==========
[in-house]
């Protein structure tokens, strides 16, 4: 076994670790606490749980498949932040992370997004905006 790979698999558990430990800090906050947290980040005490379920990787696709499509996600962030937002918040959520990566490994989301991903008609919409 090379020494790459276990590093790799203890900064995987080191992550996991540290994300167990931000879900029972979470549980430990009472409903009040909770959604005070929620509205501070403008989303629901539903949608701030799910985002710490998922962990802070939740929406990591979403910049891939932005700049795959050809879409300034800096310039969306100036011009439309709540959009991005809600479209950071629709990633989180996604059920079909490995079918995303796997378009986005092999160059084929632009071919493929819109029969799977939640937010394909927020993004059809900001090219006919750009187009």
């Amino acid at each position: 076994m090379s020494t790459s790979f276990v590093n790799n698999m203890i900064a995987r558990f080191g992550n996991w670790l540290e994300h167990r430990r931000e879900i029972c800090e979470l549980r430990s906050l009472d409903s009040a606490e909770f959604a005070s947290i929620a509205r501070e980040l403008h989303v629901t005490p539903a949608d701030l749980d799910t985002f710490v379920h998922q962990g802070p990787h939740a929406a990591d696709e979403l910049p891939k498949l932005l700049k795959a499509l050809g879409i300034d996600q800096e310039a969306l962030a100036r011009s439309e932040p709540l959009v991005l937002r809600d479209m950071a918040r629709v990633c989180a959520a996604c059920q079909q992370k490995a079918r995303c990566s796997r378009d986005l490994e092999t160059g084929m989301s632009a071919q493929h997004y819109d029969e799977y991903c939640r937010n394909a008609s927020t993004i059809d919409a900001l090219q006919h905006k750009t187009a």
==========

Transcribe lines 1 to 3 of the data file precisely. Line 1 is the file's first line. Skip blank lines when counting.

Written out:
[in-house]
């Protein structure tokens, strides 16, 4: 076994670790606490749980498949932040992370997004905006 790979698999558990430990800090906050947290980040005490379920990787696709499509996600962030937002918040959520990566490994989301991903008609919409 090379020494790459276990590093790799203890900064995987080191992550996991540290994300167990931000879900029972979470549980430990009472409903009040909770959604005070929620509205501070403008989303629901539903949608701030799910985002710490998922962990802070939740929406990591979403910049891939932005700049795959050809879409300034800096310039969306100036011009439309709540959009991005809600479209950071629709990633989180996604059920079909490995079918995303796997378009986005092999160059084929632009071919493929819109029969799977939640937010394909927020993004059809900001090219006919750009187009």
């Amino acid at each position: 076994m090379s020494t790459s790979f276990v590093n790799n698999m203890i900064a995987r558990f080191g992550n996991w670790l540290e994300h167990r430990r931000e879900i029972c800090e979470l549980r430990s906050l009472d409903s009040a606490e909770f959604a005070s947290i929620a509205r501070e980040l403008h989303v629901t005490p539903a949608d701030l749980d799910t985002f710490v379920h998922q962990g802070p990787h939740a929406a990591d696709e979403l910049p891939k498949l932005l700049k795959a499509l050809g879409i300034d996600q800096e310039a969306l962030a100036r011009s439309e932040p709540l959009v991005l937002r809600d479209m950071a918040r629709v990633c989180a959520a996604c059920q079909q992370k490995a079918r995303c990566s796997r378009d986005l490994e092999t160059g084929m989301s632009a071919q493929h997004y819109d029969e799977y991903c939640r937010n394909a008609s927020t993004i059809d919409a900001l090219q006919h905006k750009t187009a």